In a partial blow to the nation's health insurers, a federal judge in Miami allowed about 600,000 doctors to consolidate their lawsuits against some of the nation's largest HMOs, including Aetna and Cigna Corp., into a single class-action lawsuit with potentially massive financial penalties. But in the same ruling, U.S. District Judge Federico Moreno denied class-action certification to about 145 million patients covered by the HMOs. His ruling is the latest development in a legal battle that has been brewing for nearly three years. Several state medical associations in late 1999 accused insurers of conspiring to withhold medical care and failing to tell patients of incentives to doctors to limit care. Patients subsequently charged that they had received lower-quality care as a result. The lawsuits were consolidated in Moreno's court for pretrial motions and divided into two dockets, one for providers and one for patients. Attorneys for the HMOs had fought class-action status, arguing that a single lawsuit would be unwieldy and that individual disputes could be handled through arbitration. -- by Laura B. Benko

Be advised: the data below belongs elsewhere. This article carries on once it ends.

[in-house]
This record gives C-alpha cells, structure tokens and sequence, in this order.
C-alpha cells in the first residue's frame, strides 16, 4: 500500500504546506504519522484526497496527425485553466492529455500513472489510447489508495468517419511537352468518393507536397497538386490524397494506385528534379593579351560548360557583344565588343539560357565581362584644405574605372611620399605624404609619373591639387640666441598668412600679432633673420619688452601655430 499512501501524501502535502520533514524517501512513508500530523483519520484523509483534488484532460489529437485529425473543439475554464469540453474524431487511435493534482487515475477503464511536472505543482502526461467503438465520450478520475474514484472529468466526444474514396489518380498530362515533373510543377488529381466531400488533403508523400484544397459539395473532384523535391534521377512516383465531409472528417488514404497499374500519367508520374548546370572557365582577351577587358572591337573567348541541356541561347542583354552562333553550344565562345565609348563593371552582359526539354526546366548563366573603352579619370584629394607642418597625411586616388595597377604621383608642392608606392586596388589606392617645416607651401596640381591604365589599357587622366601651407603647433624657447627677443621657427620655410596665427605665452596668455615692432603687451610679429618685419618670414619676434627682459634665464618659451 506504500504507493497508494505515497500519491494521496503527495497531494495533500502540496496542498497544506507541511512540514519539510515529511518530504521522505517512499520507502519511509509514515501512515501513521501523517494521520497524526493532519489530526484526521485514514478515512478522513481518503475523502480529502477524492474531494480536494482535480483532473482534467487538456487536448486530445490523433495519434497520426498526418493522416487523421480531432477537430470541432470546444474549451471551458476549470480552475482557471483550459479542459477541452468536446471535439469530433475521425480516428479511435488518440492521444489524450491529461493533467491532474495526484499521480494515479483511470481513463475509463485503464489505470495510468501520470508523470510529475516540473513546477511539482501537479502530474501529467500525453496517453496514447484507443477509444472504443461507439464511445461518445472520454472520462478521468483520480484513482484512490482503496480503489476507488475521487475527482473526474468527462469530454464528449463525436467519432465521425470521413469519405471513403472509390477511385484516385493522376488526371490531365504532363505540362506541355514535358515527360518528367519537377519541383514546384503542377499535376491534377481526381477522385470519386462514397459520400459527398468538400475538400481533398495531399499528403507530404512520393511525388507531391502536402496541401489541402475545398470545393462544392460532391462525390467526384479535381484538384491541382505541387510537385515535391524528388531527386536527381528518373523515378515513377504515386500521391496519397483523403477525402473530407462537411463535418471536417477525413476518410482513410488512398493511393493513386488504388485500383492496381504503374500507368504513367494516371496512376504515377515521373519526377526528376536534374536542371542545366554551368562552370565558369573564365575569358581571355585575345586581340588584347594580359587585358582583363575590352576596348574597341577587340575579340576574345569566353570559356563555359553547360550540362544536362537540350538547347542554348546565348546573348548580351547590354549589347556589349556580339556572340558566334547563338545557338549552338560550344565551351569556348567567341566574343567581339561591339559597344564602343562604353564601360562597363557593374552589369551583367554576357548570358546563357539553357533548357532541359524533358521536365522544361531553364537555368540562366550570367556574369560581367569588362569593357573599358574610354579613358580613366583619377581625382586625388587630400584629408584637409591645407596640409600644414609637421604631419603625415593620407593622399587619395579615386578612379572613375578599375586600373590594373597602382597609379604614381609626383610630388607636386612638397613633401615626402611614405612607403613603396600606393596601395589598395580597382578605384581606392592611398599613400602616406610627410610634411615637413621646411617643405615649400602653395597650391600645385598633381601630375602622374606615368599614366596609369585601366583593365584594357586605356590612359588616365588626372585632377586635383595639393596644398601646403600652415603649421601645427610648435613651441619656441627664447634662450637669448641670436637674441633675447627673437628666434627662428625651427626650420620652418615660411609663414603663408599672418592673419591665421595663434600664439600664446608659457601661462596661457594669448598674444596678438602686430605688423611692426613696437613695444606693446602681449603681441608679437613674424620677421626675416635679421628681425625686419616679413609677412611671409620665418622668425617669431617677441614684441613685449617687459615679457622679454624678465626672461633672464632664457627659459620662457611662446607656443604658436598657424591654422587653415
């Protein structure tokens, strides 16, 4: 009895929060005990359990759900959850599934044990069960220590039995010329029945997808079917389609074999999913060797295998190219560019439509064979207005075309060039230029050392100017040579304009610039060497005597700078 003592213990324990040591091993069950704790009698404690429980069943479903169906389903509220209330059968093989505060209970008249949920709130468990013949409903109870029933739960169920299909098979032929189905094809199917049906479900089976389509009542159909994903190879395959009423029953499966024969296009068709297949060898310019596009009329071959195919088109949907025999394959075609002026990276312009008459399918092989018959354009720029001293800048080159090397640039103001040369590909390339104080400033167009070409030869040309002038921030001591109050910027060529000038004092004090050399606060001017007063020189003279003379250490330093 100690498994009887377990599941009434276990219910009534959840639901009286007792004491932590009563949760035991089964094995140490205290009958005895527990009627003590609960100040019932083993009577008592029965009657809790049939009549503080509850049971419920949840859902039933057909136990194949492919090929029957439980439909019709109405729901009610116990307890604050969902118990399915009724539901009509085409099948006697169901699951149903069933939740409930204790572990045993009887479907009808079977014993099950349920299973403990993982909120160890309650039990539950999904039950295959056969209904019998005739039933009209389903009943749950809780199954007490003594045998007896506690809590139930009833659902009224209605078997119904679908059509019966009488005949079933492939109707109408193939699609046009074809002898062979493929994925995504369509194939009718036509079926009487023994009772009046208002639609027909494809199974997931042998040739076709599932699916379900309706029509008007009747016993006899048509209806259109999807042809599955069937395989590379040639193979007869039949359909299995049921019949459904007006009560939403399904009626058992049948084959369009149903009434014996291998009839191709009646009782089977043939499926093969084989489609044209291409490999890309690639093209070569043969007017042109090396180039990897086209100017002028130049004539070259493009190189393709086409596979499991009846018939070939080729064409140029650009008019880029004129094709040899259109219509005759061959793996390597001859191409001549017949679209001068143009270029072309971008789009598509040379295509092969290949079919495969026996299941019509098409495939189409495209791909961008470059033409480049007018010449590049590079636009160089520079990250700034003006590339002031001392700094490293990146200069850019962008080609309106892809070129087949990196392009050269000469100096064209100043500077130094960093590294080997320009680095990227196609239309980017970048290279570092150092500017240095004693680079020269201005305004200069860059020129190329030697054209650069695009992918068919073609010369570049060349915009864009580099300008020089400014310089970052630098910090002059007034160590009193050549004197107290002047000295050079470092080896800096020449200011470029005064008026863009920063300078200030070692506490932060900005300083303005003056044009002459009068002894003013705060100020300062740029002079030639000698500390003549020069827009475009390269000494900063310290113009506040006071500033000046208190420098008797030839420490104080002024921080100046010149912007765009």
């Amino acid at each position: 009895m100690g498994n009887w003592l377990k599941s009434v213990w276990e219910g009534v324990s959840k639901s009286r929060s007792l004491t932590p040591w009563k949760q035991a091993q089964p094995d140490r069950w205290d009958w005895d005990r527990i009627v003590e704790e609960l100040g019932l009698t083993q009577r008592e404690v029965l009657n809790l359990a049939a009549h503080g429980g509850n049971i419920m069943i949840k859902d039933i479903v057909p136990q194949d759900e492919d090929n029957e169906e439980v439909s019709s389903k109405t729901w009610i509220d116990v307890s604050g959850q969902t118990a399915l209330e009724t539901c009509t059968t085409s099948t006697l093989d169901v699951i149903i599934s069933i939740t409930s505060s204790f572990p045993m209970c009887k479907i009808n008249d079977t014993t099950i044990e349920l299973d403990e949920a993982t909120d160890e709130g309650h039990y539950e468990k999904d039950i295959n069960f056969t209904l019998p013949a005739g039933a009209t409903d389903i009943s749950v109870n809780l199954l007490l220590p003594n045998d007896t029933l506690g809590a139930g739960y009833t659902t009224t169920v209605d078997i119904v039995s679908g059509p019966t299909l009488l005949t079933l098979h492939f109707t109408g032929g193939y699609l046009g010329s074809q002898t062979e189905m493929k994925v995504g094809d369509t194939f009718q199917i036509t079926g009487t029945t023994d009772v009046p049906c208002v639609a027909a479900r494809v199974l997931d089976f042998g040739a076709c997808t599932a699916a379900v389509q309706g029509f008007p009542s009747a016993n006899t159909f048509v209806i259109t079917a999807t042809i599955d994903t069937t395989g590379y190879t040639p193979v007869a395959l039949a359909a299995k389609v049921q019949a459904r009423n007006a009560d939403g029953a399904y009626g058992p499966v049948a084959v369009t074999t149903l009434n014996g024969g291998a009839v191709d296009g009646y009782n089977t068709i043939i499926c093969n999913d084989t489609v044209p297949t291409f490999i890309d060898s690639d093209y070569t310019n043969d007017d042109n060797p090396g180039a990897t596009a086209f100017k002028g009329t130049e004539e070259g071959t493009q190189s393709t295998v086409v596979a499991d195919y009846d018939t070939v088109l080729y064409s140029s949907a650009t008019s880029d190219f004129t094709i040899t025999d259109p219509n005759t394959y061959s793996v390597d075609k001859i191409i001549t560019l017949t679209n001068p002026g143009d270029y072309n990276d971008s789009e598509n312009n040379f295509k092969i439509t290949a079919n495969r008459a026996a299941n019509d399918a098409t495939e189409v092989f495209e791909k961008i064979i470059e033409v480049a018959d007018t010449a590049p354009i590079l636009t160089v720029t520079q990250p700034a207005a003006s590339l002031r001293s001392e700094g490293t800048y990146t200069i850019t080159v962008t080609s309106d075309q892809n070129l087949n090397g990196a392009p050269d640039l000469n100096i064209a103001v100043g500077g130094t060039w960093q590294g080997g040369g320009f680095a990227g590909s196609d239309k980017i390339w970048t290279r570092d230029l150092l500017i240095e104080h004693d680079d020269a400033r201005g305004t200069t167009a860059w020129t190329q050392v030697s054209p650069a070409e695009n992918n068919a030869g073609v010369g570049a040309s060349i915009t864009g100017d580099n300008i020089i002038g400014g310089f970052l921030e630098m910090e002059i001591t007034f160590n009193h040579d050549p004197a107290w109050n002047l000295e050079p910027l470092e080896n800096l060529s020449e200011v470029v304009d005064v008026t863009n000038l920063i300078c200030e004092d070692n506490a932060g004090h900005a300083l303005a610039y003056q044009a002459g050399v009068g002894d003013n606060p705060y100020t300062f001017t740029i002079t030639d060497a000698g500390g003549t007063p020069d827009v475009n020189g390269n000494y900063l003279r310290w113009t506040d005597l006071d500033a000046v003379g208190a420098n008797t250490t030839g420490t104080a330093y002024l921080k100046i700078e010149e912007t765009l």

Doctors' case against HMOs wins class-action status
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